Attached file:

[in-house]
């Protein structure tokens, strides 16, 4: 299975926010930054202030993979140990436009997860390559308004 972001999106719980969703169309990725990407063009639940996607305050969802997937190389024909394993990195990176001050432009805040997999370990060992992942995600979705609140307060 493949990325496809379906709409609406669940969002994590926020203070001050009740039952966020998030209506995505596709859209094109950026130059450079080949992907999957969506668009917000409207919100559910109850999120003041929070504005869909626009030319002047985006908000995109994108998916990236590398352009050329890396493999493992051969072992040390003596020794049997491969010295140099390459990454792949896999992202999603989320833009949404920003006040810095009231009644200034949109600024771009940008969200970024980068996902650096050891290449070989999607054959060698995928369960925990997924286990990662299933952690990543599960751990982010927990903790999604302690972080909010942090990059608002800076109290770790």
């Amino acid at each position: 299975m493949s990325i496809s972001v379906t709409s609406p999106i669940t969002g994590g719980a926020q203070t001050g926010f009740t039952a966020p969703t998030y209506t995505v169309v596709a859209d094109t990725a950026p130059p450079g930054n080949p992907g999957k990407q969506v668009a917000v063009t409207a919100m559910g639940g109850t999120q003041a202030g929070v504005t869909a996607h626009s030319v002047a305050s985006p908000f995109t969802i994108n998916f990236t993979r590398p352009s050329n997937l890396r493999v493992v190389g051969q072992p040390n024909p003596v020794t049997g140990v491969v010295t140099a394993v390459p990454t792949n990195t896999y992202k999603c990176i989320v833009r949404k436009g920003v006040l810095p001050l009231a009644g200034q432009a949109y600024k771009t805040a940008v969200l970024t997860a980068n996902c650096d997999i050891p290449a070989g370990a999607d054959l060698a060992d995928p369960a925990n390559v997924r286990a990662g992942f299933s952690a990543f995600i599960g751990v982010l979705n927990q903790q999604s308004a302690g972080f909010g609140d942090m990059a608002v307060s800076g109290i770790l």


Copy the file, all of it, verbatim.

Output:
[in-house]
């Protein structure tokens, strides 16, 4: 299975926010930054202030993979140990436009997860390559308004 972001999106719980969703169309990725990407063009639940996607305050969802997937190389024909394993990195990176001050432009805040997999370990060992992942995600979705609140307060 493949990325496809379906709409609406669940969002994590926020203070001050009740039952966020998030209506995505596709859209094109950026130059450079080949992907999957969506668009917000409207919100559910109850999120003041929070504005869909626009030319002047985006908000995109994108998916990236590398352009050329890396493999493992051969072992040390003596020794049997491969010295140099390459990454792949896999992202999603989320833009949404920003006040810095009231009644200034949109600024771009940008969200970024980068996902650096050891290449070989999607054959060698995928369960925990997924286990990662299933952690990543599960751990982010927990903790999604302690972080909010942090990059608002800076109290770790």
């Amino acid at each position: 299975m493949s990325i496809s972001v379906t709409s609406p999106i669940t969002g994590g719980a926020q203070t001050g926010f009740t039952a966020p969703t998030y209506t995505v169309v596709a859209d094109t990725a950026p130059p450079g930054n080949p992907g999957k990407q969506v668009a917000v063009t409207a919100m559910g639940g109850t999120q003041a202030g929070v504005t869909a996607h626009s030319v002047a305050s985006p908000f995109t969802i994108n998916f990236t993979r590398p352009s050329n997937l890396r493999v493992v190389g051969q072992p040390n024909p003596v020794t049997g140990v491969v010295t140099a394993v390459p990454t792949n990195t896999y992202k999603c990176i989320v833009r949404k436009g920003v006040l810095p001050l009231a009644g200034q432009a949109y600024k771009t805040a940008v969200l970024t997860a980068n996902c650096d997999i050891p290449a070989g370990a999607d054959l060698a060992d995928p369960a925990n390559v997924r286990a990662g992942f299933s952690a990543f995600i599960g751990v982010l979705n927990q903790q999604s308004a302690g972080f909010g609140d942090m990059a608002v307060s800076g109290i770790l």